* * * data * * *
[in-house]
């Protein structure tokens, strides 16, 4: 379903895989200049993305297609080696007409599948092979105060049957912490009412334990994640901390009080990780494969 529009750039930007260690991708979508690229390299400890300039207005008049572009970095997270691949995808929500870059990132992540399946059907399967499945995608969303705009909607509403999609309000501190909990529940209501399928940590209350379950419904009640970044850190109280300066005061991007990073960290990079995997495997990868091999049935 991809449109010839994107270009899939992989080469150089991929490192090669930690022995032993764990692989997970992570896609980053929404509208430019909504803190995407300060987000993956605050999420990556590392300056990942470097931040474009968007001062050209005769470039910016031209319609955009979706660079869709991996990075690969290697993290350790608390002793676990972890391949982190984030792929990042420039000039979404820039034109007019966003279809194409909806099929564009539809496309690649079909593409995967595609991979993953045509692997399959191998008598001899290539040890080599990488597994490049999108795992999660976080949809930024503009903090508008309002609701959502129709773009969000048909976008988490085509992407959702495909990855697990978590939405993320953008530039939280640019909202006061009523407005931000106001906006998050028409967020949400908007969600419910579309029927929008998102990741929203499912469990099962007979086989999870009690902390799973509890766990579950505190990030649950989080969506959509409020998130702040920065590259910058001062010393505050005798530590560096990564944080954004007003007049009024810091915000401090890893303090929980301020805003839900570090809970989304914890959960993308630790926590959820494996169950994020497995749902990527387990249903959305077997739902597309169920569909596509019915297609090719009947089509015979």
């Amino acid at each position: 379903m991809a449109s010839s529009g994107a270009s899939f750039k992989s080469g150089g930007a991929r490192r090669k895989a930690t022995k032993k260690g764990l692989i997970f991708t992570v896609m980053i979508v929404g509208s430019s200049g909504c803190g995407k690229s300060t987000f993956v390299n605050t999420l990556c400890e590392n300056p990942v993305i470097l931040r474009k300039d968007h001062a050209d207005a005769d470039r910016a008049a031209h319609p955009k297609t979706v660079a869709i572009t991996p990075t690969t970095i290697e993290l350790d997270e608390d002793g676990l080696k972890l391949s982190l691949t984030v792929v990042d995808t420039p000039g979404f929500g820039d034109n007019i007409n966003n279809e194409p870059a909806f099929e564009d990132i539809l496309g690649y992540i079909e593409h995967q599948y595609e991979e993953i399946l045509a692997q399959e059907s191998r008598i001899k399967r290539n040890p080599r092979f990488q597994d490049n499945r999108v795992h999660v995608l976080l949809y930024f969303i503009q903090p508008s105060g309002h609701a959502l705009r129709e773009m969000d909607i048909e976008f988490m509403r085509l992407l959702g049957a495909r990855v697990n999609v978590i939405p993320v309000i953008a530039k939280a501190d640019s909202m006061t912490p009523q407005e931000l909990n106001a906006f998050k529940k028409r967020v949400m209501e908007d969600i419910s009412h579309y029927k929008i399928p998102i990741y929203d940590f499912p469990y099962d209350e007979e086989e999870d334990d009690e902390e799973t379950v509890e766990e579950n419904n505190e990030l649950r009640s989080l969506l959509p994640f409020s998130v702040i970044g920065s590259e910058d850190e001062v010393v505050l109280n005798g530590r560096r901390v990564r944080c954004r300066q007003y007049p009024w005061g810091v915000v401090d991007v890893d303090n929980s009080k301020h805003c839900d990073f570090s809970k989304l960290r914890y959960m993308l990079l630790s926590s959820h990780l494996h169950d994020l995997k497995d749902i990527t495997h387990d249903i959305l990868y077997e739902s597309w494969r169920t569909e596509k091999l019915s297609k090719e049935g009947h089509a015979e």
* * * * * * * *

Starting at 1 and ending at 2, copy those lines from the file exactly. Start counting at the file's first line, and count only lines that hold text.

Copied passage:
[in-house]
């Protein structure tokens, strides 16, 4: 379903895989200049993305297609080696007409599948092979105060049957912490009412334990994640901390009080990780494969 529009750039930007260690991708979508690229390299400890300039207005008049572009970095997270691949995808929500870059990132992540399946059907399967499945995608969303705009909607509403999609309000501190909990529940209501399928940590209350379950419904009640970044850190109280300066005061991007990073960290990079995997495997990868091999049935 991809449109010839994107270009899939992989080469150089991929490192090669930690022995032993764990692989997970992570896609980053929404509208430019909504803190995407300060987000993956605050999420990556590392300056990942470097931040474009968007001062050209005769470039910016031209319609955009979706660079869709991996990075690969290697993290350790608390002793676990972890391949982190984030792929990042420039000039979404820039034109007019966003279809194409909806099929564009539809496309690649079909593409995967595609991979993953045509692997399959191998008598001899290539040890080599990488597994490049999108795992999660976080949809930024503009903090508008309002609701959502129709773009969000048909976008988490085509992407959702495909990855697990978590939405993320953008530039939280640019909202006061009523407005931000106001906006998050028409967020949400908007969600419910579309029927929008998102990741929203499912469990099962007979086989999870009690902390799973509890766990579950505190990030649950989080969506959509409020998130702040920065590259910058001062010393505050005798530590560096990564944080954004007003007049009024810091915000401090890893303090929980301020805003839900570090809970989304914890959960993308630790926590959820494996169950994020497995749902990527387990249903959305077997739902597309169920569909596509019915297609090719009947089509015979």